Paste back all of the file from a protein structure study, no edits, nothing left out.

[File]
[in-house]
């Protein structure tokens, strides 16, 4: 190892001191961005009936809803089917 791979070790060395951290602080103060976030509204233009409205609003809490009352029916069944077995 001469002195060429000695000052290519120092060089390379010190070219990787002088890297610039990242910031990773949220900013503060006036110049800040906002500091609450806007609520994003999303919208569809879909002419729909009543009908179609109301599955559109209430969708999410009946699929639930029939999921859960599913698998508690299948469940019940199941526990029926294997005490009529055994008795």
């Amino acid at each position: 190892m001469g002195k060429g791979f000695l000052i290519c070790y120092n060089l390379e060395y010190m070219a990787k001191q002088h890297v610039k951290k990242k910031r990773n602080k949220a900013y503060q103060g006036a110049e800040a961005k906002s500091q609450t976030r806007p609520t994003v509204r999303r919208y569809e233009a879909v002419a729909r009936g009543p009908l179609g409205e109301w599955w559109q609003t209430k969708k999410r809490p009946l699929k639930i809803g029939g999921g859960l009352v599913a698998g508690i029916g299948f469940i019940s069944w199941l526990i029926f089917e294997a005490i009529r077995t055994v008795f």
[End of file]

[in-house]
């Protein structure tokens, strides 16, 4: 190892001191961005009936809803089917 791979070790060395951290602080103060976030509204233009409205609003809490009352029916069944077995 001469002195060429000695000052290519120092060089390379010190070219990787002088890297610039990242910031990773949220900013503060006036110049800040906002500091609450806007609520994003999303919208569809879909002419729909009543009908179609109301599955559109209430969708999410009946699929639930029939999921859960599913698998508690299948469940019940199941526990029926294997005490009529055994008795």
């Amino acid at each position: 190892m001469g002195k060429g791979f000695l000052i290519c070790y120092n060089l390379e060395y010190m070219a990787k001191q002088h890297v610039k951290k990242k910031r990773n602080k949220a900013y503060q103060g006036a110049e800040a961005k906002s500091q609450t976030r806007p609520t994003v509204r999303r919208y569809e233009a879909v002419a729909r009936g009543p009908l179609g409205e109301w599955w559109q609003t209430k969708k999410r809490p009946l699929k639930i809803g029939g999921g859960l009352v599913a698998g508690i029916g299948f469940i019940s069944w199941l526990i029926f089917e294997a005490i009529r077995t055994v008795f």